International Trade




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Relation between Trade and World Output…

     The amount of world output influences the amount of international trade within any particular year.  The less world output slows the volume of international trade; higher out- put creates a push forward in a impressively larger world trading volume. (John J. Wild, Kenneth L. Wild & Jerry C.Y. Han, 2006)

     Recession creates a negative economic stigma; creating an atmosphere where people buy less domestic and imported products.

Currency fluctuation is also related to imports being more expensive than domestic products. (John J. Wild, Kenneth L. Wild & Jerry C.Y. Han, 2006)


The Broad Pattern of International Trade…


     There is no real way to accurately document the pattern of international trade, but the custom agencies of the world tend to reflect a general trade pattern (John J. Wild, Kenneth L. Wild & Jerry C.Y. Han, 2006).


     The military’s of the world  deliberately distort the shipping of military equipment throughout the world. Products that have been sold through (black markets) also give a very vague picture of trade between nations (John J. Wild, Kenneth L. Wild & Jerry C.Y. Han, 2006).


Large ocean cargo vessels  are needed to ship merchandise from one shore to another. The Greek and Japanese own 30% of the world’s capacity of merchant ships, which is measured in tonnage.  Developing countries own 20% of the worlds shipping capacity. The top Merchandise Exporter is: The United States with a shipping value of 693.9 billion; the top service exporter is the United States exporting a value of 272.6 billion (John J. Wild, Kenneth L. Wild & Jerry C.Y. Han, 2006).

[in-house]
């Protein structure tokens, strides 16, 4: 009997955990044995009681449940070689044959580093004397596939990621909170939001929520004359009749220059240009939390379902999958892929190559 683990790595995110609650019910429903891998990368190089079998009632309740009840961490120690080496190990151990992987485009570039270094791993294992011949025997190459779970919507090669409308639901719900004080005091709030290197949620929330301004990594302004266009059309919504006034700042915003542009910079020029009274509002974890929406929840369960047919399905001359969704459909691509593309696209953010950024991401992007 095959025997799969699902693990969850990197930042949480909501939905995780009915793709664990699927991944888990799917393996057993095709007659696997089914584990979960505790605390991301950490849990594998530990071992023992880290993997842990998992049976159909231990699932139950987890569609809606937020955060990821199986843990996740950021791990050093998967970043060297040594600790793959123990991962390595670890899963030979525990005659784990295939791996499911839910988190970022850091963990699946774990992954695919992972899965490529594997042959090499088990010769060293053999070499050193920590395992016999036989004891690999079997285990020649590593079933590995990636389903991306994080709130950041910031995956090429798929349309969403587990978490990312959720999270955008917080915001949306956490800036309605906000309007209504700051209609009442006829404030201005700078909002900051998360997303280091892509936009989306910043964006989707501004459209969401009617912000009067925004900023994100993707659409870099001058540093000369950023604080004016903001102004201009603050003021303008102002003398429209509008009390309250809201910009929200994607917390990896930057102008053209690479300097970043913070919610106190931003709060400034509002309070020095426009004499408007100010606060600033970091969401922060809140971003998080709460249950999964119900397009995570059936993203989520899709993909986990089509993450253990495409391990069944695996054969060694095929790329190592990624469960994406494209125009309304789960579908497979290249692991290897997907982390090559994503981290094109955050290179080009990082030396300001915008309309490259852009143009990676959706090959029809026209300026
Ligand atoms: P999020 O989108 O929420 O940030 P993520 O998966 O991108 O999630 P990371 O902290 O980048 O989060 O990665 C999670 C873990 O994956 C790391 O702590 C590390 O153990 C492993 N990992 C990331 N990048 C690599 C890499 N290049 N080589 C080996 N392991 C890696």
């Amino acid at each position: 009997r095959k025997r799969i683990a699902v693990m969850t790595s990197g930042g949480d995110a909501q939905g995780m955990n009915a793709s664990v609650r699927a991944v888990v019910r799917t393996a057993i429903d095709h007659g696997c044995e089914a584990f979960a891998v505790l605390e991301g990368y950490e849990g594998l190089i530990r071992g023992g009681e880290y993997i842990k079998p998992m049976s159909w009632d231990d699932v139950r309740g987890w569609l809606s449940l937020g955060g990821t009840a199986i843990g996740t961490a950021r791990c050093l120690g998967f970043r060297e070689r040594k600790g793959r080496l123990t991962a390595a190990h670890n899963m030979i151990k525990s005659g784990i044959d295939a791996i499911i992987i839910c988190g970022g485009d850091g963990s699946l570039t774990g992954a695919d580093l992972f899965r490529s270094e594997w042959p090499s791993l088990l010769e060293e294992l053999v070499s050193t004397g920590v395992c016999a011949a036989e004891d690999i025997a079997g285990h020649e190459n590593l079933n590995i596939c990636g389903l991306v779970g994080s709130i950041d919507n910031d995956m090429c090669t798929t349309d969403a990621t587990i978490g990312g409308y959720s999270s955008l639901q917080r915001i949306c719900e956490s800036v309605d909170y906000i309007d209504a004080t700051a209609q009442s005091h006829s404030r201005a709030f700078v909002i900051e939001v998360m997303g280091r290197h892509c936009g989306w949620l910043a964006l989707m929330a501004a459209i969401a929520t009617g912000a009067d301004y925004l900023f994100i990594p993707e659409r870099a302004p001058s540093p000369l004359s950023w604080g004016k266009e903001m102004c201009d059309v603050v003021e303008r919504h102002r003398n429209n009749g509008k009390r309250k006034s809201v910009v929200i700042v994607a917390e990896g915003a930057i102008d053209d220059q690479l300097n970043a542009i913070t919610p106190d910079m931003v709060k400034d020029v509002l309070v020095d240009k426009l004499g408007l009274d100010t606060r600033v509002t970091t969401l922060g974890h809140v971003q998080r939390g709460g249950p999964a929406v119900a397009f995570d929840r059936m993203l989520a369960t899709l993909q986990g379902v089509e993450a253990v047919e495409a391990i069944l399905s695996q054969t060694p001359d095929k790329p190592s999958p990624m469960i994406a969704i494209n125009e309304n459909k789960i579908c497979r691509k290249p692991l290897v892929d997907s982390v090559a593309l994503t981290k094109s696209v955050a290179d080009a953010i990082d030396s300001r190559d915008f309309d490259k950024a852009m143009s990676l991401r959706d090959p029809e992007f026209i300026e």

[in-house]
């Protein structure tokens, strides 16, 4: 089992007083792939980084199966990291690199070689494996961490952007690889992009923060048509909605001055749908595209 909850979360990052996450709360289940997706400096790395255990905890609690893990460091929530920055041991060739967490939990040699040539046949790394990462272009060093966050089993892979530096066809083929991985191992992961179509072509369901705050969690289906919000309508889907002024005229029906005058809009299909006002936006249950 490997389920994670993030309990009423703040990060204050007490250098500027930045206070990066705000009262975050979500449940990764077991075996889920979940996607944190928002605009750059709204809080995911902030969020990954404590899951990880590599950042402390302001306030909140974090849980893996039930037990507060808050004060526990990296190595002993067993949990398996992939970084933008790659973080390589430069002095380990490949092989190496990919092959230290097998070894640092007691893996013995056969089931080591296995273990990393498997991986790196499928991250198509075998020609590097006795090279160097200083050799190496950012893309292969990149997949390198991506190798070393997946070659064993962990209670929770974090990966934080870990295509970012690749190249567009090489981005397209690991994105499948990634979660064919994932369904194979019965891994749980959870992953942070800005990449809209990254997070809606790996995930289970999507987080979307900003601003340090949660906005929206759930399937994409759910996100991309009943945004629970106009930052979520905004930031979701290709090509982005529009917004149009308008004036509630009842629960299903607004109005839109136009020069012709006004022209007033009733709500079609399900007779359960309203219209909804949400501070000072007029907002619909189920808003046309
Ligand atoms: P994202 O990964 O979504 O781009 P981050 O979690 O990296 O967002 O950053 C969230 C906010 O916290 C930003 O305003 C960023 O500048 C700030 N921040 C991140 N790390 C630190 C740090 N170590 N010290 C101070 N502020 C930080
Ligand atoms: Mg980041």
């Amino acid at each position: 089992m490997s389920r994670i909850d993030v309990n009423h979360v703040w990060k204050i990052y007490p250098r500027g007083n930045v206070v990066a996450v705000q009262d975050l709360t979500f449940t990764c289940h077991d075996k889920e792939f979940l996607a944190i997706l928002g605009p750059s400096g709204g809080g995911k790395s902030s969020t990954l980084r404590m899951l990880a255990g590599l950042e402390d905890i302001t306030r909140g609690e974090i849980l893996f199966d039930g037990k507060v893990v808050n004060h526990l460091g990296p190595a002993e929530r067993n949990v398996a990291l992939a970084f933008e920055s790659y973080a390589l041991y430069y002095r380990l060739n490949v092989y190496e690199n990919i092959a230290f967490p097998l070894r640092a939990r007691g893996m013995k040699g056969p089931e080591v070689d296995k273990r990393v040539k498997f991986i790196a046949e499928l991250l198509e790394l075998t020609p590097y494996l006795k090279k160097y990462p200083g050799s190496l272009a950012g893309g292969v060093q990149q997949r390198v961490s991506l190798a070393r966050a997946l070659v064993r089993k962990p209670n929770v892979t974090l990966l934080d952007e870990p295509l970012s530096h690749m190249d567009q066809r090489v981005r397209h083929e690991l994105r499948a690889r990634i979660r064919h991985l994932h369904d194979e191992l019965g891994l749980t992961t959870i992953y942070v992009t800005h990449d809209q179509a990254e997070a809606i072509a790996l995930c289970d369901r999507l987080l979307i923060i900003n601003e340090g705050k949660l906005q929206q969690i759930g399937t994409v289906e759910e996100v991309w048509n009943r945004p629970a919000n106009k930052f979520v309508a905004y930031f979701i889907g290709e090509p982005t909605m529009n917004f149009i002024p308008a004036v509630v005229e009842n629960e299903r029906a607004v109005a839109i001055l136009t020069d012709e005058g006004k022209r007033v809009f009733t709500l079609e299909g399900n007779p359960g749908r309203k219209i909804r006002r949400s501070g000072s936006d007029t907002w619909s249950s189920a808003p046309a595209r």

What Would Happen, if Nations Suddenly Stopped Trading?


      Many small countries depend on larger nations for imports to keep their economy running smoothly. Many large companies such as Mercedes-Benz import parts from Germany to be assembled in Tuscaloosa, Alabama (USA). Once the car is assembled in Alabama it is then shipped back to Germany to be distributed to other countries (John J. Wild, Kenneth L. Wild & Jerry C.Y. Han, 2006).



In conclusion:  Every country is dependent on another country for exports and imports.  If countries suddenly stopped trading prices would go up on all products, products would not be available when needed and important products such as oil and natural resources that are vital to human existence would suddenly vanish.  Death and war would eventually take over human civilization and countries would have to reorganize starting from the survival mode, until stabilization is once resumed again. More than likely stabilization would require trading with other countries. It seems that humans are dependent on one another and we should all work together in solving our need for resources to sustain life on earth and beyond earth. (Gabriel De La Vega Jr., 2006)





1.  John J. Wild, Kenneth L. Wild, & Jerry C.Y. Han. (2006). Wild Wild Han. Upper Saddle River, New Jersey 07458: Pearson/Prentice Hall.


  2. Gabriel De La Vega Jr. (2006, 19/02). International Business. Retrieved 19/02/2006, from


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